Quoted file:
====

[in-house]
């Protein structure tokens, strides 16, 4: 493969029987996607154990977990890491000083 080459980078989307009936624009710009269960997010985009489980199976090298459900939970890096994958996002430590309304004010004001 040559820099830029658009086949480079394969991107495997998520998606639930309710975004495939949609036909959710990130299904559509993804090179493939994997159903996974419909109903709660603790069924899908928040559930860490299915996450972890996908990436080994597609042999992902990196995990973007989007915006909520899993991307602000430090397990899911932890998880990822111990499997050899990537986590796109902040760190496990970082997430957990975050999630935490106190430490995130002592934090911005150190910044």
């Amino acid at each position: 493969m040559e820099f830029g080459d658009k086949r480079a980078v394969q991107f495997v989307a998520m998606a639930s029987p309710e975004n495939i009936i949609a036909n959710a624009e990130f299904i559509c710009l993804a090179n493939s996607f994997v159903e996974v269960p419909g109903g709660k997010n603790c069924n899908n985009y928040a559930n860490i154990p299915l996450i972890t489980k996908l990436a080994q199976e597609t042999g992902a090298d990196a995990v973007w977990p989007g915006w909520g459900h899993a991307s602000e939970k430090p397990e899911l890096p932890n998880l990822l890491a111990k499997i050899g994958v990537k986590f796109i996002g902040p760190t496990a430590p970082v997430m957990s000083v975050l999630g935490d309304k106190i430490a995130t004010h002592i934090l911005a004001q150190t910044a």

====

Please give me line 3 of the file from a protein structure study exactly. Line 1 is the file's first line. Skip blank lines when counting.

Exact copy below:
């Amino acid at each position: 493969m040559e820099f830029g080459d658009k086949r480079a980078v394969q991107f495997v989307a998520m998606a639930s029987p309710e975004n495939i009936i949609a036909n959710a624009e990130f299904i559509c710009l993804a090179n493939s996607f994997v159903e996974v269960p419909g109903g709660k997010n603790c069924n899908n985009y928040a559930n860490i154990p299915l996450i972890t489980k996908l990436a080994q199976e597609t042999g992902a090298d990196a995990v973007w977990p989007g915006w909520g459900h899993a991307s602000e939970k430090p397990e899911l890096p932890n998880l990822l890491a111990k499997i050899g994958v990537k986590f796109i996002g902040p760190t496990a430590p970082v997430m957990s000083v975050l999630g935490d309304k106190i430490a995130t004010h002592i934090l911005a004001q150190t910044a």